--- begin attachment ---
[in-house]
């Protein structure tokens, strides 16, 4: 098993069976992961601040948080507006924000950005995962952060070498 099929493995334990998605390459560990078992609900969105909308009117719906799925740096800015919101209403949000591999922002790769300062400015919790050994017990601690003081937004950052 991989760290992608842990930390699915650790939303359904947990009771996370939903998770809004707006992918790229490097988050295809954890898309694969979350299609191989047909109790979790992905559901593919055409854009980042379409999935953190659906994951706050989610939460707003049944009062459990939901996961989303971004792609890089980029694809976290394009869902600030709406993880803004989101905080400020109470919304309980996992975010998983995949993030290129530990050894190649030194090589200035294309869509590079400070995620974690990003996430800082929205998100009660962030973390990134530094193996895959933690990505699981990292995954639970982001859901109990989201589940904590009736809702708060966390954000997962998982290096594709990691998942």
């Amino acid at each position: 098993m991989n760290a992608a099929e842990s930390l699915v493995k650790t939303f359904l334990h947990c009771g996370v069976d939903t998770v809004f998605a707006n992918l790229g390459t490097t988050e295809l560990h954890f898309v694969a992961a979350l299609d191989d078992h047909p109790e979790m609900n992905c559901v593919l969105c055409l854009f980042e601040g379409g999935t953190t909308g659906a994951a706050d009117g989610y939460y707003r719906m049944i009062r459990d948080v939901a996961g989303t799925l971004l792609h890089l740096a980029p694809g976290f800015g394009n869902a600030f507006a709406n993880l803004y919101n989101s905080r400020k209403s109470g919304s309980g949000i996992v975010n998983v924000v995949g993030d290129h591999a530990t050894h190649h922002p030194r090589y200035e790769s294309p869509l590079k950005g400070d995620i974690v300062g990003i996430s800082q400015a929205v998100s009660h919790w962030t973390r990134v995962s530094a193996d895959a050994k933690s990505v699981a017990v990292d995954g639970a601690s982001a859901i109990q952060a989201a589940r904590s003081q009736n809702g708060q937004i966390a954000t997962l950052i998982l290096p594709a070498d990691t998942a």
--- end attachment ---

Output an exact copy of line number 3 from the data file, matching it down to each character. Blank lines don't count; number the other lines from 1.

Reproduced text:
């Amino acid at each position: 098993m991989n760290a992608a099929e842990s930390l699915v493995k650790t939303f359904l334990h947990c009771g996370v069976d939903t998770v809004f998605a707006n992918l790229g390459t490097t988050e295809l560990h954890f898309v694969a992961a979350l299609d191989d078992h047909p109790e979790m609900n992905c559901v593919l969105c055409l854009f980042e601040g379409g999935t953190t909308g659906a994951a706050d009117g989610y939460y707003r719906m049944i009062r459990d948080v939901a996961g989303t799925l971004l792609h890089l740096a980029p694809g976290f800015g394009n869902a600030f507006a709406n993880l803004y919101n989101s905080r400020k209403s109470g919304s309980g949000i996992v975010n998983v924000v995949g993030d290129h591999a530990t050894h190649h922002p030194r090589y200035e790769s294309p869509l590079k950005g400070d995620i974690v300062g990003i996430s800082q400015a929205v998100s009660h919790w962030t973390r990134v995962s530094a193996d895959a050994k933690s990505v699981a017990v990292d995954g639970a601690s982001a859901i109990q952060a989201a589940r904590s003081q009736n809702g708060q937004i966390a954000t997962l950052i998982l290096p594709a070498d990691t998942a």